Report Urges Action on Fish Runs

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From BENNETT HALL Corvallis Gazette-Times

A national conservation group is highlighting threats to the Willamette River and calling on the federal government to take action to protect imperiled fish runs.

The Willamette was one of 10 waterways listed in the 2019 edition of “America’s Most Endangered Rivers,” which is being released today. The report, issued annually since 1984 by America’s Rivers, aims to call attention to looming environmental threats and opportunities to address them.

The group urges the U.S. Army Corps of Engineers to take immediate steps to protect imperiled spring chinook salmon and winter steelhead runs by improving operations at its 13 Willamette Basin dams. It also calls on Congress to secure funding for the work.

According to an advance copy of the report provided to journalists, an estimated 300,000 spring chinook and 200,000 winter steelhead once came back from the ocean each year to spawn in the headwaters streams of the Willamette Basin, but those numbers have plummeted since the dams’ construction, with fewer than 5,000 wild spring chinook and 1,000 wild winter steelhead making the return trip last year.

While those numbers are bolstered by the release of hatchery fish, many environmental groups argue those fish do nothing to protect the survival of wild populations and may even pose an additional threat.

With no functioning fish ladders, the report states, salmon and steelhead fighting their way upstream to spawn must be collected and trucked to the tops of the dams, while juveniles attempting to migrate downstream sometimes can’t get past the dams without being forced through power turbines.

The report asks the Corps of Engineers to live up to the terms of a federal biological opinion issued in 2008 in response to a lawsuit filed by the nonprofit watchdog Willamette Riverkeeper, which called on the corps to make significant improvements to fish passage and water quality at its Willamette Basin dams.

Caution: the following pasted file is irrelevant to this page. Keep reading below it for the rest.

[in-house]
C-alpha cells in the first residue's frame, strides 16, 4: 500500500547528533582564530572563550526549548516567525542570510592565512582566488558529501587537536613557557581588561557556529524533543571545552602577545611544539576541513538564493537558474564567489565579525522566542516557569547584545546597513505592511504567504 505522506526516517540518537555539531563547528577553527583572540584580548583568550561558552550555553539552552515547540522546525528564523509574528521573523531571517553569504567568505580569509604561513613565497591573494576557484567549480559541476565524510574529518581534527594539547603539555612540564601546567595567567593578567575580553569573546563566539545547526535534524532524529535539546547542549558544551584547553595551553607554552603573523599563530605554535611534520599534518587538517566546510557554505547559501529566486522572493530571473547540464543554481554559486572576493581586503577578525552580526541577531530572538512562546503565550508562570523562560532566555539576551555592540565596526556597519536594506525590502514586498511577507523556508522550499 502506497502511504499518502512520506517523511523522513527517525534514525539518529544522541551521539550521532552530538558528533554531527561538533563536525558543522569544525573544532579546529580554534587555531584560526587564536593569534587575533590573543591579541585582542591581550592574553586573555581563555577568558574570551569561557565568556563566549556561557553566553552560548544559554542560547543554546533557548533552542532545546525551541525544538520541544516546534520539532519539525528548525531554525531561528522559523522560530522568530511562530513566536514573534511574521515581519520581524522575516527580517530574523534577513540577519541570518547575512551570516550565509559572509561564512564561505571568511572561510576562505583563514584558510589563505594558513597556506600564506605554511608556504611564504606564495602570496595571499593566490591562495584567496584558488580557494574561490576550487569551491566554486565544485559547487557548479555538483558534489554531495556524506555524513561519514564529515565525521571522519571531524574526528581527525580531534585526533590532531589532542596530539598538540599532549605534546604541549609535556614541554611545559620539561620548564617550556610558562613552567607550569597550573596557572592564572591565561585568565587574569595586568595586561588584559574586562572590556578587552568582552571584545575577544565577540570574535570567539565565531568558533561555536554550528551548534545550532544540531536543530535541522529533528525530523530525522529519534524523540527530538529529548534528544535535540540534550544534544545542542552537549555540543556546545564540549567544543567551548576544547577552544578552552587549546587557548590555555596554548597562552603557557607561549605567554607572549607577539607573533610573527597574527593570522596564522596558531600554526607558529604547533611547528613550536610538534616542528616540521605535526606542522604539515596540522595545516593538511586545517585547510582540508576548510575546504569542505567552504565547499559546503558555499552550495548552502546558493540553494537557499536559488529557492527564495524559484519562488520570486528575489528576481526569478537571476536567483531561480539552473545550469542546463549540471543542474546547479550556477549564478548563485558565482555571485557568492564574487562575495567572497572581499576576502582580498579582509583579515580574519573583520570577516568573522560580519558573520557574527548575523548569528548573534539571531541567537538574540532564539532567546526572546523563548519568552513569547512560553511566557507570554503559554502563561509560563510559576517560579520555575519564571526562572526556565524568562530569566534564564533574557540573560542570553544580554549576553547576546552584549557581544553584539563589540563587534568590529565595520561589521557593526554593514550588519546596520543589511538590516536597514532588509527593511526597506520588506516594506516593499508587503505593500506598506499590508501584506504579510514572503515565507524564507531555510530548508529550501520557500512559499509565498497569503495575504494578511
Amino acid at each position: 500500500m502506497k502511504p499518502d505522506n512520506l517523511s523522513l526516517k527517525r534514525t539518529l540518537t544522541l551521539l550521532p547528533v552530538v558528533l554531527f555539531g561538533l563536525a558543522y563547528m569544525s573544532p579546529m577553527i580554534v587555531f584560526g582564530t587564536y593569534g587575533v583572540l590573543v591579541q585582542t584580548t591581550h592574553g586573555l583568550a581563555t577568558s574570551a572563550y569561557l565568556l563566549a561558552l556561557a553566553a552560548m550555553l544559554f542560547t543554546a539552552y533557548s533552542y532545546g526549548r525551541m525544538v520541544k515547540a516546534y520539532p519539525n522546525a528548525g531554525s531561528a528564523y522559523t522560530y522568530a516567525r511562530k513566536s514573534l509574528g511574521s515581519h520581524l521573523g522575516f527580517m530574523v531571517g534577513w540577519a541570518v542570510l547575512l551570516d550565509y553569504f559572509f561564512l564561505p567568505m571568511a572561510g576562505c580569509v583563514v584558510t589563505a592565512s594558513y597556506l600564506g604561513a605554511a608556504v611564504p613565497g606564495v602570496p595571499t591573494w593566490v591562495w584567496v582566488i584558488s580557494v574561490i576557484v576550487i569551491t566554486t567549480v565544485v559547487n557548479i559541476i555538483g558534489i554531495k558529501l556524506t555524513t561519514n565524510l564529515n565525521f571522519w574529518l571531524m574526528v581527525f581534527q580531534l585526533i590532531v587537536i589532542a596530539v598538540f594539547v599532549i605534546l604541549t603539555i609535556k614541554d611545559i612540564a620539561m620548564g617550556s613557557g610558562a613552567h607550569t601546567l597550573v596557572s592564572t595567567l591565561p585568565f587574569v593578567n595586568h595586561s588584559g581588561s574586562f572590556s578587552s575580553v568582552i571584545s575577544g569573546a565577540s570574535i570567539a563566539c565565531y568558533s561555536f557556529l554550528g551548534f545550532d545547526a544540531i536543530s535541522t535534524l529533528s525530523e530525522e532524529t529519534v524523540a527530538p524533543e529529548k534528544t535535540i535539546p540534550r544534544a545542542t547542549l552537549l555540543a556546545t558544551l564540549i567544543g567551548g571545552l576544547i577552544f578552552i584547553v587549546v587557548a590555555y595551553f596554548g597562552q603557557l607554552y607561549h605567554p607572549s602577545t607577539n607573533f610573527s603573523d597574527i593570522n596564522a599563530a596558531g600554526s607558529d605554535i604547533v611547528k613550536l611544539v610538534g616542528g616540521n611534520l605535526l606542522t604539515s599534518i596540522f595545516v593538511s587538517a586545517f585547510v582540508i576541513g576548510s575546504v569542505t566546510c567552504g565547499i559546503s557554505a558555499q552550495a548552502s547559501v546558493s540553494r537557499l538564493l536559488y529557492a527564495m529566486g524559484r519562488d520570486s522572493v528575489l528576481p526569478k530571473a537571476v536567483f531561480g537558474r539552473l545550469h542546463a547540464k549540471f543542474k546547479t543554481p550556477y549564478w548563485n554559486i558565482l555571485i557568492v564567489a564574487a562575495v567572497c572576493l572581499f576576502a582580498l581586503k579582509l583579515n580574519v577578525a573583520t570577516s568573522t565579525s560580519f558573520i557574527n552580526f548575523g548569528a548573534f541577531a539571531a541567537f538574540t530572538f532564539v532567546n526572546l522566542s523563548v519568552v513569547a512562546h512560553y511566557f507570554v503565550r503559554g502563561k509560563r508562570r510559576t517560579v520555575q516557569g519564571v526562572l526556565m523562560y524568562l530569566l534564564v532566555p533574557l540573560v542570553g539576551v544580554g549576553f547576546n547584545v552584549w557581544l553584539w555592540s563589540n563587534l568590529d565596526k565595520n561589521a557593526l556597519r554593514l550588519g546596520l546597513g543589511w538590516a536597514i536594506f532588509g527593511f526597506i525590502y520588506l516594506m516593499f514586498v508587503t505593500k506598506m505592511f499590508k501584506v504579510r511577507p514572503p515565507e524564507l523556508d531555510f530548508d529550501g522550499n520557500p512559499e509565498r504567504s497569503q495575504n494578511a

While some steps have been taken to improve conditions in the network – including new fish collection facilities at dams on the North and South Santiam rivers – many of the promised improvements remain unfinished more than a decade later, leaving some wild fish runs in grave danger, the report claims.

“The threat is inaction, to sum it up in a word,” said David Moryc, senior director of American Rivers.

“We have to do something to make sure Willamette River winter steelhead and spring chinook don’t go extinct.”

Plans are in the works to build downstream fish passage structures at Cougar Dam on the McKenzie River system and Detroit Dam on the North Santiam, but Moryc said both projects could be derailed by President Donald Trump’s budget request, which drastically cuts funding to the Corps of Engineers’ construction account.

The Democratic members of Oregon’s congressional delegation have written a letter to the leaders of the House Subcommittee on Energy and Water Development urging them to preserve funding for the work, and Moryc is asking Oregonians to make their voices heard on the issue.

He said the public can also push for more fish passage improvements by commenting on the Corps of Engineers’ latest studies on fish populations and water quality in the Willamette Basin.

Travis Williams, executive director of Willamette Riverkeeper, said he hopes the American Rivers report will motivate Oregonians to fight for threatened Willamette River fish runs.

“I think the good thing about a listing like this is that it elevates the issue and makes people say, ‘Hey, this is real – if we don’t do something, winter steelhead could go extinct in a couple of years,’” Willams said.

“We need this to happen in the next couple of years, to see real action and successful fish passage up and down the system, project by project,” he added.

“We need the corps to kick this thing into overdrive.”

The other waterways listed in the 2019 “America’s Most Endangered Rivers” report are the Gila River in New Mexico, New York’s Hudson River, the Upper Mississippi through Illinois, Iowa and Missouri, the Green-Duwamish River in Washington, Alaska’s Chilkat River, the South Fork Salmon River in Idaho, the Buffalo National River in Arkansas, Big Darby Creek in Ohio and the Stikine River in Alaska.

Ohio’s Cuyahoga was named River of the Year. Once so heavily polluted that it regularly caught on fire, the Cuyahoga became a symbol of the environmental movement and has undergone massive cleanup efforts.

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